Today AACC is launching a first-of-its-kind certification program for point-of-care testing (POCT) professionals, healthcare experts who perform diagnostic testing outside of the central laboratory. Applicants who meet eligibility criteria and pass an online, proctored exam will receive the designation, Certified Point-of-Care Testing Professional (CPP).

Successfully passing certification will require competency in all areas of POCT, including regulation and compliance, quality management, education and training, instrument selection, validation and verification, connectivity and information technology, leadership and communication, sample types, policies and procedures, clinical applications, and technology and methodology.

“The intention of this certification is to elevate the quality of the POCT field and signal to the healthcare industry that a board-certified POCT testing professional represents a highly qualified individual capable of providing oversight of a POCT program,” said T. Scott Isbell, PhD, DABCC, FADLM, medical director of clinical chemistry and point of care testing and associate professor of pathology at Saint Louis University School of Medicine. Scott chaired AACC’s POCT professional certification task force.

Peggy Mann, MT(ASC), also a member of the task force, noted that the certification will confer benefits both to the POCT professional and to the field itself. “I see the certification as a credential that says this point-of-care testing professional has gone the extra mile to prove competency,” she said. “This should help with professional advancement in the field, but also helps to elevate the field itself. Not only is there value in being recognized by your peers, but this will also help the testing professional become more valuable to their organization.” Mann is ambulatory POCC program manager for the University of Texas Medical Branch (Galveston).

Point-of-care testing is a quickly growing field in laboratory medicine. Market experts predict the worldwide POCT and rapid diagnostics market will top $38 billion by 2022 (MarketandMarkets). More than half of that market is in the United States.


Individuals who may apply for the certification are those responsible for ensuring quality of a POCT testing program. This could include laboratory managers, nursing managers, point-of-care coordinators, respiratory therapists, pharmacists, pharmacy practitioners, and physician assistants.

AACC wants to encourage all who work in point-of-care testing to consider board certification, Isbell said. “This isn’t just for people who work in hospitals,” he explained. “It could be a pharmacist who then puts the POCT professional certification on the wall of their pharmacy. This helps reassure patients that the person doing their testing is competent.”

To be eligible for Point of Care Testing Professional Certification, applicants must have 4-year degree in a biological or physical science at least 2 years’ documented POCT experience. Applicants must provide transcripts from their college or university, along with two letters of recommendation from people who can attest to the applicant’s professional qualifications.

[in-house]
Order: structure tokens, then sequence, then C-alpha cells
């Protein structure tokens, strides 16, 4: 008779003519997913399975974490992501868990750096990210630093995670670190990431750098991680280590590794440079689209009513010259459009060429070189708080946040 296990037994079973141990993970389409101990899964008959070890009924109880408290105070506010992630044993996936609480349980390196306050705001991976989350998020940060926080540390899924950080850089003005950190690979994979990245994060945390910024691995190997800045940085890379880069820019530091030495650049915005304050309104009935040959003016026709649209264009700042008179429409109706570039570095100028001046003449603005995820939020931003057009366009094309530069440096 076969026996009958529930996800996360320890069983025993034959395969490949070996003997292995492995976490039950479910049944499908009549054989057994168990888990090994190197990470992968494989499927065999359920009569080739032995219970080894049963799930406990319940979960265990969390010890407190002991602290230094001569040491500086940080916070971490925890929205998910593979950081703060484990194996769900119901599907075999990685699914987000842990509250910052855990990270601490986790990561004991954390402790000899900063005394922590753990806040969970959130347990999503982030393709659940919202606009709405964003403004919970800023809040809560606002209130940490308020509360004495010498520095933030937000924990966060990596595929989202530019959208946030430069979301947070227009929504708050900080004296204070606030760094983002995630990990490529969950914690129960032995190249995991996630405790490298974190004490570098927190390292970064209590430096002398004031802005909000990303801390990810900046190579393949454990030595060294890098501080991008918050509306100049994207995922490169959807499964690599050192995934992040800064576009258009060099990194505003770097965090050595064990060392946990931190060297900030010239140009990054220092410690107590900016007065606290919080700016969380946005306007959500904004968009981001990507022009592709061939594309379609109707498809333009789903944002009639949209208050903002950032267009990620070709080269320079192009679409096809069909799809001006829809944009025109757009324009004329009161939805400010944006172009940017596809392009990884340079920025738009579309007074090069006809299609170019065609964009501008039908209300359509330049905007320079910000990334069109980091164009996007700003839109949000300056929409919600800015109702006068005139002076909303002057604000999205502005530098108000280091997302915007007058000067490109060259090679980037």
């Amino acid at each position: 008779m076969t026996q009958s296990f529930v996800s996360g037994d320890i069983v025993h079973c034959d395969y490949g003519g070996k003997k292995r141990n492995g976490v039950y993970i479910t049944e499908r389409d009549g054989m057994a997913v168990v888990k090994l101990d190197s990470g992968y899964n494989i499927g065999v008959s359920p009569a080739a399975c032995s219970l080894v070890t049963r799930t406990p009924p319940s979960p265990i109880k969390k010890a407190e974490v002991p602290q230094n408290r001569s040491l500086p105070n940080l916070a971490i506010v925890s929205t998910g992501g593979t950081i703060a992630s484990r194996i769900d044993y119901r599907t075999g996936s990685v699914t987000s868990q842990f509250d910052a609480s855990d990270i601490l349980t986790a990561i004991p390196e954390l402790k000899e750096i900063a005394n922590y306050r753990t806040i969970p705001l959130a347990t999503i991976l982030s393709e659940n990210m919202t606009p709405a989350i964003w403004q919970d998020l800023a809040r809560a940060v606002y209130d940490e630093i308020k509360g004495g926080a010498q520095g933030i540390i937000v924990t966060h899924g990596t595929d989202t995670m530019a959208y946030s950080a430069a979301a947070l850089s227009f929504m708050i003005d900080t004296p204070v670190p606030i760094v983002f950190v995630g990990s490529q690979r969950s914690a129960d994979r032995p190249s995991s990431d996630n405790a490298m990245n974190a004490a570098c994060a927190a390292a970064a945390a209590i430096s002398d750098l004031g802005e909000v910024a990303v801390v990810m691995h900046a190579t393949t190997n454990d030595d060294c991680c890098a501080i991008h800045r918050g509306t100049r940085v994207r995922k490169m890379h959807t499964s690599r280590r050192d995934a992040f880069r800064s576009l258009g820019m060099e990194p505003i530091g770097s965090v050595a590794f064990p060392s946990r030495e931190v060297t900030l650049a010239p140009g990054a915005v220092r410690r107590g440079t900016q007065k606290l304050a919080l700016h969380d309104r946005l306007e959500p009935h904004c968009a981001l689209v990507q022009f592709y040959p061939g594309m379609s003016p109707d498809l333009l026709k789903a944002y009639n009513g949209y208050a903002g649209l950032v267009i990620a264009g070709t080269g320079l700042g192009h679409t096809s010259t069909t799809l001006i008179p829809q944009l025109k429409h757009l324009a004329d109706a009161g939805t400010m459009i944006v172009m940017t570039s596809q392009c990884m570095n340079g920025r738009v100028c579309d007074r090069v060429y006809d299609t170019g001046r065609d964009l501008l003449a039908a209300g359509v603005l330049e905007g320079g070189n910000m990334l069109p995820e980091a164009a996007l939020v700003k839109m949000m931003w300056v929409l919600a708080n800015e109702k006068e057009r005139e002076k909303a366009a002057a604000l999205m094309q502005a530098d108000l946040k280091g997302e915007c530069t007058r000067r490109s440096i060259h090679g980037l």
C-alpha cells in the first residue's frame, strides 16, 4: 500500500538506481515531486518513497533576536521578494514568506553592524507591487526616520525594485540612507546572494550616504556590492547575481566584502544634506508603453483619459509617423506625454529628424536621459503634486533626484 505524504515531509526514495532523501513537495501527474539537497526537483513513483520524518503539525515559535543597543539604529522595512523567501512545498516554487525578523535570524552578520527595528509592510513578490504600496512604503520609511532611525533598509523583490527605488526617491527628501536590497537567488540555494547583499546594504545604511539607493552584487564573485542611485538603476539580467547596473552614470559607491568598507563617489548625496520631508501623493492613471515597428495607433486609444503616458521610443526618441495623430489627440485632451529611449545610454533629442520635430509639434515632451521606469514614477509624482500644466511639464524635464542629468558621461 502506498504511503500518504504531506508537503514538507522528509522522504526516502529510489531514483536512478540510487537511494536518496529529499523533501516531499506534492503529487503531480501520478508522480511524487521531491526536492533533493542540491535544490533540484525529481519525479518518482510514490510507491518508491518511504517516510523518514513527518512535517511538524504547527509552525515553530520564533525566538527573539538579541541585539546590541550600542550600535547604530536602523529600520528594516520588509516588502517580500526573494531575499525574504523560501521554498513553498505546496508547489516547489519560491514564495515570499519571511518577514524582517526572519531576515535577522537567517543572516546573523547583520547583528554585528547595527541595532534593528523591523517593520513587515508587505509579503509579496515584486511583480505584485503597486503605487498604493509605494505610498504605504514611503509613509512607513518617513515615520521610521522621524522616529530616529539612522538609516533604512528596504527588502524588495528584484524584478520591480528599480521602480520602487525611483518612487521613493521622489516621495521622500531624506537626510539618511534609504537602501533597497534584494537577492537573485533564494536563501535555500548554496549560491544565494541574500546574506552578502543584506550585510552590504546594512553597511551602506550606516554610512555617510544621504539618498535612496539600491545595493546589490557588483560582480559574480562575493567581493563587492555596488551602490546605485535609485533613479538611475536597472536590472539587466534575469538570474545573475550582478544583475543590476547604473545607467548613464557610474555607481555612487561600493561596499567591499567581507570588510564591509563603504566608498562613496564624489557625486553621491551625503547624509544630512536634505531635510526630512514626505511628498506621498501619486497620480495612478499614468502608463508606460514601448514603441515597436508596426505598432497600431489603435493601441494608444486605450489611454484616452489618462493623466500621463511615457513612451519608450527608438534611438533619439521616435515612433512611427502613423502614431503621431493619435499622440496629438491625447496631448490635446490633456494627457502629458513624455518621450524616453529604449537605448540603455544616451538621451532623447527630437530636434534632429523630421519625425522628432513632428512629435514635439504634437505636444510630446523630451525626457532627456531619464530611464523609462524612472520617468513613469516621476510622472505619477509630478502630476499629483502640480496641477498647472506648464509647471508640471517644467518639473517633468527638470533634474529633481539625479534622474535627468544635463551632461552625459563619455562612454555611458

To determine your eligibility and apply for certification, visit www.aacc. org/cpp. AACC members will pay a nonrefundable application fee of $50 and an exam sitting fee of $199 ($249 total). Non-members will pay an application fee of $75 and a sitting fee of $274 ($349 total).


The POCT certification exam is an online exam consisting of about 175 questions developed by experts in the field who represent clinical diagnostics, academia, in vitro diagnostics manufacturers, and consultants.

The questions are designed to test knowledge on a wide range of competencies, from testing methods to quality control to regulations and compliance. The first online exam will be given in November 2-9, 2018. Applicants can take the exam in the convenience of their own home or at work. In either case, the exam will be proctored (applicants taking the test at home or work will be monitored through a camera attached to their computer). Applicants who do not successfully pass the exam will be able to retake the exam once during an exam period.

The exam will be offered twice per year beginning in 2019. The Point-of-Care Testing Professional Certification is different from AACC’s Point-of-Care Specialist Certificate Program, which focuses on education but does not offer professional certification. The certificate program consists of eight courses through which professionals earn continuing education credits.

Mann notes that the certificate program might be a good resource for professionals interested in becoming board-certified. “It’s an educational tool that could be helpful in preparation for taking the certification exam,” she explained.

Ultimately, the AACC Board of Certification may be recognized by the Centers for Medicare and Medicaid Services and other accrediting bodies, Isbell said. “We would like for it to be recognized in the same way that the American Board of Clinical Chemistry is recognized by CMS and allows one to serve as a medical director,” he said. “Perhaps this could be a route where someone could become a director of point-of- care testing.”

The deadline for applying for the November exam is September 30, 2018. For more information, visit